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Optics Express

  • Editor: Michael Duncan
  • Vol. 14, Iss. 23 — Nov. 13, 2006
  • pp: 11024–11035
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Frequency domain model to calculate the pump to signal RIN transfer in multi-pump Raman fiber amplifiers

Junhe Zhou, Jianping Chen, Xinwan Li, Guiling Wu, Yiping Wang, and Wenning Jiang  »View Author Affiliations


Optics Express, Vol. 14, Issue 23, pp. 11024-11035 (2006)
http://dx.doi.org/10.1364/OE.14.011024


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Abstract

In this paper, a novel frequency domain model to compute the pump to signal relative intensity noise (RIN) transfer in multi-pump Raman fiber amplifiers (RFAs) is proposed. The analytical expressions for RFAs with single pump and single signal channel are derived as a specific case of the model. The formulas exactly agree with the published results both for the co-pumped and counter-pumped RFAs. Afterwards, the pump to signal RIN transfer in multi-pump RFAs is studied numerically with thorough discussions.

© 2006 Optical Society of America

1. Introduction

RFAs have been intensively investigated due to their promising merits for long haul DWDM systems, such as the low noise figure and the broad gain bandwidth. With multiple pumps, over 100nm bandwidth amplification has been realized [1

1. S. Namiki and Y. Emori, “Ultrabroad-band Raman amplifiers pumped and gain-equalized by wavelengthdivision-multiplexed high-power laser diodes,” IEEE J. Sel. Top. Quantum Electron. l 7, 3–16 (2001).

].

Noise figure analysis is one of the key topics in RFAs’ design and analysis. The pump to signal RIN transfer is one of the major causes for the noise in RFAs. If there is intensity modulation to the pump power, the relative intense noise (RIN) will transfer from the pump to the signal wavelength and degrade the system performance. There have been relative papers published on this issue with analytical expressions [2–4

2. C. R. S. Fludger, V. Handerek, and R. J. Mears, “Pump to Signal RIN Transfer in Raman Fiber Amplifiers,” IEEE, J. Lightwave Technol. 19, 1140–1148 (2001). [CrossRef]

], and the results showed that counterpumped RFAs have lower RIN transfer than co-pumped RFAs at high modulation frequency. This is caused by the different walk-off effect between the counter-propagated pump and the co-propagated signal wave, i.e., the group velocity difference between the pump and signal wave is more significant in counter-pumping scheme. This discovery has brought more attention to the counter-pumped RFAs. It was not until the very low RIN (less than −110dB) laser diodes were available that the co-pumped RFAs received comparable attention. The existing analysis gives deep insight into the problem; however, the analysis mentioned above focused on RFAs with single pump and single signal channel, which are not the most commonly used RFAs. To achieve the broadband amplification, usually WDM pumps are required to balance the gain spectrum and the noise figure [5–10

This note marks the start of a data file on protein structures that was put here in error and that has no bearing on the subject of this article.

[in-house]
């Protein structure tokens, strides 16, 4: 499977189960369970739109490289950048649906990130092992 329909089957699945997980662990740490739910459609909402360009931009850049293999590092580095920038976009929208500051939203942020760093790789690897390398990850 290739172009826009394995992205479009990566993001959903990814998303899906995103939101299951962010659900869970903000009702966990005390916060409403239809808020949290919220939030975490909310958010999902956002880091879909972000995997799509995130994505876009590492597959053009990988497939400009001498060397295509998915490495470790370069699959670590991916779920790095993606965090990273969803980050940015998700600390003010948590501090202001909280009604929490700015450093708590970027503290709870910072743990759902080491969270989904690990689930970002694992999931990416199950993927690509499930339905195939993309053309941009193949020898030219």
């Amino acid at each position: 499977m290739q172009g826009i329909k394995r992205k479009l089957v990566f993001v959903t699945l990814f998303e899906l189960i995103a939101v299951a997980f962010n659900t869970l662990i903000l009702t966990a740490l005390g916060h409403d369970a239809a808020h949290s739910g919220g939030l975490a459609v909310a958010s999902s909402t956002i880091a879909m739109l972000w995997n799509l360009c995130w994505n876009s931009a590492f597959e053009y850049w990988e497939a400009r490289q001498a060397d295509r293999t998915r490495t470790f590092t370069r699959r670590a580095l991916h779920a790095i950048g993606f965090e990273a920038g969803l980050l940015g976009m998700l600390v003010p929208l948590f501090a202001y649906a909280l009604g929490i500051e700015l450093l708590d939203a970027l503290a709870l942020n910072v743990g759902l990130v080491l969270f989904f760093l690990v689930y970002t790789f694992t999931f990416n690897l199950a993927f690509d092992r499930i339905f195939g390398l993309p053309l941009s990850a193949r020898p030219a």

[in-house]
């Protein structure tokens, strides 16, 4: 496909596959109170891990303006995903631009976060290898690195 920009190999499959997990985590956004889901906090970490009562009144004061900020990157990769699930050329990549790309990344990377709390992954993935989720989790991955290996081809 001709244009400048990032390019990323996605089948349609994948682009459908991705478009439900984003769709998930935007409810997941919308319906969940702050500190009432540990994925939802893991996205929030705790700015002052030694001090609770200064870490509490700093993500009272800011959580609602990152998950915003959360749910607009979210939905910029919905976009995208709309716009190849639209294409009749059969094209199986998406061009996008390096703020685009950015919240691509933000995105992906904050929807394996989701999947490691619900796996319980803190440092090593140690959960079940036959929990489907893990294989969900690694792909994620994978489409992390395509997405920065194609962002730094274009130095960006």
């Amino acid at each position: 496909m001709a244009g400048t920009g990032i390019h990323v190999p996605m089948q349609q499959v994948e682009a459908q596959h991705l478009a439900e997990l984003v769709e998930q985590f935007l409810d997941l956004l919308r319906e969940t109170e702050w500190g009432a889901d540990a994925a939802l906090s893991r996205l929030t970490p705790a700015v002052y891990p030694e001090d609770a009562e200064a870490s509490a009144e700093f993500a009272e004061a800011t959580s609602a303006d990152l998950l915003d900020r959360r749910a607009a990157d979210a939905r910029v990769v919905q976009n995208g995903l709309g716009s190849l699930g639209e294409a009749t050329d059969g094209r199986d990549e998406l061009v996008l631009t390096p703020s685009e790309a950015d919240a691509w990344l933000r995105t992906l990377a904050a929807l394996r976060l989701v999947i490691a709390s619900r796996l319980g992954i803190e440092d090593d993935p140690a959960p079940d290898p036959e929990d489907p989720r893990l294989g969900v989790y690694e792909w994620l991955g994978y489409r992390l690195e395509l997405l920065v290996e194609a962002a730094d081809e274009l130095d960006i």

5. X. Zhou, C. Lu, P. Shum, and TH. Cheng, “A Simplified Model and Optimal Design of a Multiwavelength Backward-Pumped Fiber Raman Amplifier,” IEEE Photon. Technol. Lett. 13, 945–947 (2001). [CrossRef]

]. Meanwhile, WDM transmission requires simultaneous transmission of a bunch of signal channels. For the case of multiple pumps and multiple signal channels, there has been no frequency domain model for the pump to signal RIN transfer. Certainly, one may directly calculate RIN transfer in the time domain [11

11. M. Karásek and M. Menif, “Channel Addition/Removal Response in Raman Fiber Amplifiers: Modeling and Experimentation,” IEEE J. Lightwave Technol. 20, 1680–1688 (2002). [CrossRef]

]. However, this approach is very time-consuming and does not give a clear picture of the frequency response. Moreover, it prevents the close formula from being derived.

In this paper, we proposed a novel frequency model to evaluate the pump to signal RIN transfer in WDM pumped RFAs. The model is derived without undepleted pump assumption. And the complicated interactions between the pump-to-pump, pump-to-signal and signal-tosignal are taken into account. It is capable of evaluating the RIN transfer in RFAs with multiple pumps and multiple signals. The calculation of the RIN transfer can be accomplished by evaluating a matrix, which can be computed via Picard method [9

9. Jaehyoung Park, Pilhan Kim, Jonghan Park, H. Lee, and Namkyoo Park, “Closed Integral form expansion of Raman equation for efficient gain optimization Process,” IEEE Photon. Tech. Lett. 16, 1649–1651 (2004). [CrossRef]